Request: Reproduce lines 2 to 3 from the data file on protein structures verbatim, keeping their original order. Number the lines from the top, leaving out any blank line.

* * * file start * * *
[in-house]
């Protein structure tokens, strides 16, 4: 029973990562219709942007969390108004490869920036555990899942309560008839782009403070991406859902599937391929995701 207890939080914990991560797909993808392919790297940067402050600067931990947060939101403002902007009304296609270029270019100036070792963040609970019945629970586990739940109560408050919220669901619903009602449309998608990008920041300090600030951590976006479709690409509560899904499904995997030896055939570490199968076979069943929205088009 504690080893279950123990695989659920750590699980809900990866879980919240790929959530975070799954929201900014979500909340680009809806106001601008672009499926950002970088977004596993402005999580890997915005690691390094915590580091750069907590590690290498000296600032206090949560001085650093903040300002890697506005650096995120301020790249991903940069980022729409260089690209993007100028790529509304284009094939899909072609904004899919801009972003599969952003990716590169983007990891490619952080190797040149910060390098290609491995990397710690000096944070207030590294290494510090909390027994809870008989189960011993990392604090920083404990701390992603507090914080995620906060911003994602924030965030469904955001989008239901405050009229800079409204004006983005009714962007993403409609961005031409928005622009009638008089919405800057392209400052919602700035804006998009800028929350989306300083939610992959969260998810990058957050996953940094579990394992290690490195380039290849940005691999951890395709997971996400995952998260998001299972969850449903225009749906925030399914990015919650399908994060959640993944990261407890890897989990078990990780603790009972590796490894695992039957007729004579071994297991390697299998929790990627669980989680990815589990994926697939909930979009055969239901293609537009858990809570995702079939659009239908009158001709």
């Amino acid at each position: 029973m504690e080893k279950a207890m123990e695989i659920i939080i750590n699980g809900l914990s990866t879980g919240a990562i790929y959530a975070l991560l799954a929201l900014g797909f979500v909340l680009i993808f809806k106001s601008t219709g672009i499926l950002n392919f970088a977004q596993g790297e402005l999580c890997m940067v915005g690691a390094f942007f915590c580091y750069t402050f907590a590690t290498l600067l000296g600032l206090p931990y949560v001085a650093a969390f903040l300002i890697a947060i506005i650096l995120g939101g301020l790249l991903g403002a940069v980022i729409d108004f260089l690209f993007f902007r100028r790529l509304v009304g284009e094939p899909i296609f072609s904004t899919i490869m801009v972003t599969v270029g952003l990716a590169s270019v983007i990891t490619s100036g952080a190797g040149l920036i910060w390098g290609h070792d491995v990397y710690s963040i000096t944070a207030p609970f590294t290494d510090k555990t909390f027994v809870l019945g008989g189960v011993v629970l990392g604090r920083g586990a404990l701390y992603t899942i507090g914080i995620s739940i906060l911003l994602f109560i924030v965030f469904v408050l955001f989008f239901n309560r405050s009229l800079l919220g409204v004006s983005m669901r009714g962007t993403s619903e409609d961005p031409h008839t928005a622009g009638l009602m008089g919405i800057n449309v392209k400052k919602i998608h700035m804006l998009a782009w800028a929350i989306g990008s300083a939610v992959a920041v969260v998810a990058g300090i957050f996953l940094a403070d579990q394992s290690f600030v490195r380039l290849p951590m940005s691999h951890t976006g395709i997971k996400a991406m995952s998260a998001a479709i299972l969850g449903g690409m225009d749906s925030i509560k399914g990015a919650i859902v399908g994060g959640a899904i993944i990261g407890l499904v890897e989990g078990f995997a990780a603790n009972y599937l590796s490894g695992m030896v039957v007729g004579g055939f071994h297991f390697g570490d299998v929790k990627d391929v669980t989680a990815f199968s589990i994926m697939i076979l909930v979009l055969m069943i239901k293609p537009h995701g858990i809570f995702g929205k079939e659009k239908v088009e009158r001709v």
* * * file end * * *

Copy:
């Protein structure tokens, strides 16, 4: 029973990562219709942007969390108004490869920036555990899942309560008839782009403070991406859902599937391929995701 207890939080914990991560797909993808392919790297940067402050600067931990947060939101403002902007009304296609270029270019100036070792963040609970019945629970586990739940109560408050919220669901619903009602449309998608990008920041300090600030951590976006479709690409509560899904499904995997030896055939570490199968076979069943929205088009 504690080893279950123990695989659920750590699980809900990866879980919240790929959530975070799954929201900014979500909340680009809806106001601008672009499926950002970088977004596993402005999580890997915005690691390094915590580091750069907590590690290498000296600032206090949560001085650093903040300002890697506005650096995120301020790249991903940069980022729409260089690209993007100028790529509304284009094939899909072609904004899919801009972003599969952003990716590169983007990891490619952080190797040149910060390098290609491995990397710690000096944070207030590294290494510090909390027994809870008989189960011993990392604090920083404990701390992603507090914080995620906060911003994602924030965030469904955001989008239901405050009229800079409204004006983005009714962007993403409609961005031409928005622009009638008089919405800057392209400052919602700035804006998009800028929350989306300083939610992959969260998810990058957050996953940094579990394992290690490195380039290849940005691999951890395709997971996400995952998260998001299972969850449903225009749906925030399914990015919650399908994060959640993944990261407890890897989990078990990780603790009972590796490894695992039957007729004579071994297991390697299998929790990627669980989680990815589990994926697939909930979009055969239901293609537009858990809570995702079939659009239908009158001709």
């Amino acid at each position: 029973m504690e080893k279950a207890m123990e695989i659920i939080i750590n699980g809900l914990s990866t879980g919240a990562i790929y959530a975070l991560l799954a929201l900014g797909f979500v909340l680009i993808f809806k106001s601008t219709g672009i499926l950002n392919f970088a977004q596993g790297e402005l999580c890997m940067v915005g690691a390094f942007f915590c580091y750069t402050f907590a590690t290498l600067l000296g600032l206090p931990y949560v001085a650093a969390f903040l300002i890697a947060i506005i650096l995120g939101g301020l790249l991903g403002a940069v980022i729409d108004f260089l690209f993007f902007r100028r790529l509304v009304g284009e094939p899909i296609f072609s904004t899919i490869m801009v972003t599969v270029g952003l990716a590169s270019v983007i990891t490619s100036g952080a190797g040149l920036i910060w390098g290609h070792d491995v990397y710690s963040i000096t944070a207030p609970f590294t290494d510090k555990t909390f027994v809870l019945g008989g189960v011993v629970l990392g604090r920083g586990a404990l701390y992603t899942i507090g914080i995620s739940i906060l911003l994602f109560i924030v965030f469904v408050l955001f989008f239901n309560r405050s009229l800079l919220g409204v004006s983005m669901r009714g962007t993403s619903e409609d961005p031409h008839t928005a622009g009638l009602m008089g919405i800057n449309v392209k400052k919602i998608h700035m804006l998009a782009w800028a929350i989306g990008s300083a939610v992959a920041v969260v998810a990058g300090i957050f996953l940094a403070d579990q394992s290690f600030v490195r380039l290849p951590m940005s691999h951890t976006g395709i997971k996400a991406m995952s998260a998001a479709i299972l969850g449903g690409m225009d749906s925030i509560k399914g990015a919650i859902v399908g994060g959640a899904i993944i990261g407890l499904v890897e989990g078990f995997a990780a603790n009972y599937l590796s490894g695992m030896v039957v007729g004579g055939f071994h297991f390697g570490d299998v929790k990627d391929v669980t989680a990815f199968s589990i994926m697939i076979l909930v979009l055969m069943i239901k293609p537009h995701g858990i809570f995702g929205k079939e659009k239908v088009e009158r001709v």